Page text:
Cornershop: Remember them? They're jamming anyway...

Behind every “one hit wonder” is a story.

Sometimes it’s a long, rewarding struggle -- sometimes it's instant fame followed by a sophomore cliff-dive -- but sometimes those bands aren’t one-hit-wonders at all because they've been there in the background of your life for years.

I still pull out Cornershop’s 1997 album When I Was Born for the 7th Time. Its sunny pop and strange Indian-dance grooves mellow me out and make any long drive happier. And who can forget Fatboy Slim’s remix of “Brimful of Asha”? That song scored us like a soundtrack in college during the early-2000's (imagine a Swingers-style slow-walk, only that song is playing and the setting is a disc golf course). [ Here’s the original song/vid. Here’s the Fatboy remix. Hell.. Here's it live, as well, cause that's just cool. ]

"Brimful of Asha" was the Kerry Wood of alt-pop-rock songs: by being so huge so soon, it set unrealistic expectations for Tjinder Singh and the guys. But, damn... Remember when it was so good... ? Damn.

But Cornershop has been recording and putting out albums ever since. Even to acclaim in some circles (mostly across the pond). You may vaguely recall this LeBron (BACK, DEMON!) Nike commercial that they scored with the bright, bass-bumping tune "Candyman."

This year (5/15/12) they’re dropping an album called Urban Turban.

The online U.K. music mag The Line of Best Fit is praising and premiering a pretty cool video for the song "Who's Gonna Light Up?" (featuring Swedish singer Izzy Lindqwister) here. But after listening to the entire album, I think the standout track is the totally jammable groove "Concrete, Concrete" (see first video below). The latter track reminds me of a lost (*sigh*) Beastie Boys funk jam off Check Your Head.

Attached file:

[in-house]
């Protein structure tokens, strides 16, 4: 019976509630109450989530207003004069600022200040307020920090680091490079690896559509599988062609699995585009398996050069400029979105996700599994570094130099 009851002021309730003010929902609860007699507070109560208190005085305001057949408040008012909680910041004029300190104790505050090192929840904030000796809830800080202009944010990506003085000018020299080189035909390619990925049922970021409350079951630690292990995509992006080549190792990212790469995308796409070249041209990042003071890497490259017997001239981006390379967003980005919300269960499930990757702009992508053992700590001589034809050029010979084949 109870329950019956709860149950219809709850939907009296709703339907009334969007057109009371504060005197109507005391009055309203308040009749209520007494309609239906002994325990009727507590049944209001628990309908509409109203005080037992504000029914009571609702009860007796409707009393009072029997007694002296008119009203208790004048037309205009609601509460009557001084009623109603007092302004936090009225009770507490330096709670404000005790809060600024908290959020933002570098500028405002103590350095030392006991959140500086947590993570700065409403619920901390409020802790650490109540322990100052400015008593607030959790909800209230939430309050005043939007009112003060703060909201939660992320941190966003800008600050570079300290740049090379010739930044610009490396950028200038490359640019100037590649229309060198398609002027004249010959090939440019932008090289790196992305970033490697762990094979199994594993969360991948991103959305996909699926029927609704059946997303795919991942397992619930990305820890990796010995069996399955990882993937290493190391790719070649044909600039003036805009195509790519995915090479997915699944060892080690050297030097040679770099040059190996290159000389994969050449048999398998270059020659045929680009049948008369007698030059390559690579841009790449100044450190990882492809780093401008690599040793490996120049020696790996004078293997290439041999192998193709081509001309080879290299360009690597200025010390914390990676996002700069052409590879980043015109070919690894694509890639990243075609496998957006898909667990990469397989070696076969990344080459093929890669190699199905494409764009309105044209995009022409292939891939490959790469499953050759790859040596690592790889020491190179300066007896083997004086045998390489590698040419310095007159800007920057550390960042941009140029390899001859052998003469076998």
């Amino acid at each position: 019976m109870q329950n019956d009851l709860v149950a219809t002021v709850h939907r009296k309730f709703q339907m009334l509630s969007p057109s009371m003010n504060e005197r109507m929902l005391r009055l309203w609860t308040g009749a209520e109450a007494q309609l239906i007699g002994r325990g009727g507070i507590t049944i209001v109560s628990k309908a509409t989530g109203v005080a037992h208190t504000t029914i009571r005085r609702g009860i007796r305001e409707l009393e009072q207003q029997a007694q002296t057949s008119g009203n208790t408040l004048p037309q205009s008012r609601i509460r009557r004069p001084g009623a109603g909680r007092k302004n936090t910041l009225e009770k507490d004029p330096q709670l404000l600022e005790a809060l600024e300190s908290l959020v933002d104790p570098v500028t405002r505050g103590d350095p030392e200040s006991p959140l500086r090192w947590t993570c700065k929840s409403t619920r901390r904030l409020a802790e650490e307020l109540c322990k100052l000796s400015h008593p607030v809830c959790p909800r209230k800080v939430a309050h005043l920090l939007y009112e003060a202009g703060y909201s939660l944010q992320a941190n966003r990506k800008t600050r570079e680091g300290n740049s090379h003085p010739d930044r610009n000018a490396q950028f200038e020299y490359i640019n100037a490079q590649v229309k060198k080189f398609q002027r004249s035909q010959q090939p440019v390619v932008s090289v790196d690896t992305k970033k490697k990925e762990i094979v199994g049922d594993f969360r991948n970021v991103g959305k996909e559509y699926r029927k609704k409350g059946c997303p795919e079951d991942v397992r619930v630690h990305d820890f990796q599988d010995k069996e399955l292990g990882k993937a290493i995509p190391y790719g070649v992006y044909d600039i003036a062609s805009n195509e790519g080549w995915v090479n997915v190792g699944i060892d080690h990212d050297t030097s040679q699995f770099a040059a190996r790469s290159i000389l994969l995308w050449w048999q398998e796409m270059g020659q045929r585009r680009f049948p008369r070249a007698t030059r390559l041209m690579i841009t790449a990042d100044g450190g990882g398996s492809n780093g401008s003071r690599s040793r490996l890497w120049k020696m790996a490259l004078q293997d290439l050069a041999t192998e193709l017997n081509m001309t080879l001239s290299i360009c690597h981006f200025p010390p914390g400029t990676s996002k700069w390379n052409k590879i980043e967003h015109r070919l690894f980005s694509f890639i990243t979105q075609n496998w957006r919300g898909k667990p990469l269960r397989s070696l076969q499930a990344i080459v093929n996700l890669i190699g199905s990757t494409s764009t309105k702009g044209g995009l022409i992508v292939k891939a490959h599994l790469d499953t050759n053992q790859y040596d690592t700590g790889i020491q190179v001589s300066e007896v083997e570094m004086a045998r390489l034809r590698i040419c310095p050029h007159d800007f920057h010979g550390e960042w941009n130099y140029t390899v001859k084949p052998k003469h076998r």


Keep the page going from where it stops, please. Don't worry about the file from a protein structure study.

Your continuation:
A lot of the tracks on the new album are hip-hop infused, groovable jams sung by guest artists (Cornershop's Santana comeback?). It still won't be as huge as.. well, you know, but it's dig-able party music.

What I've always loved about this band's sound is the Brit-based Singh's confident incorporation of tablas, sitars and other cultural reference points of his Indian heritage into a host of other sounds (in college we all wondered where we could score a "brimful of Asha" on a Saturday night). Such an endeavor seems like it might get confused or sound forced, but Singh fuses East/West and more like a boss. 

Per example: 2002's Handcream for A Generation featured Noel Gallagher on guitar for this epic 14-minute jam: "Spectral Mornings."

On top of that, it's never heavy -- Cornershop is always relaxing, cool, sunny, bouncy, trippy, weird and a bunch of other adjectives that make me smile.

He has created a vibrant identity that still sounds great, and will probably remain fun for everybody as long as he keeps jamming (he's been doing it since 1991).

For good measure, here's another favorite of mine (for a while I swore this song was bringing me good fortune every time I played it in my car... Until the stereo broke) -- the first track off that 1997 classic When I Was Born for the 7th Time, "Sleep on the Left Side"....  Singh sings, "Sometimes some burdens can release...," and I feel that when I listen to this track...


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    Dan Bradley

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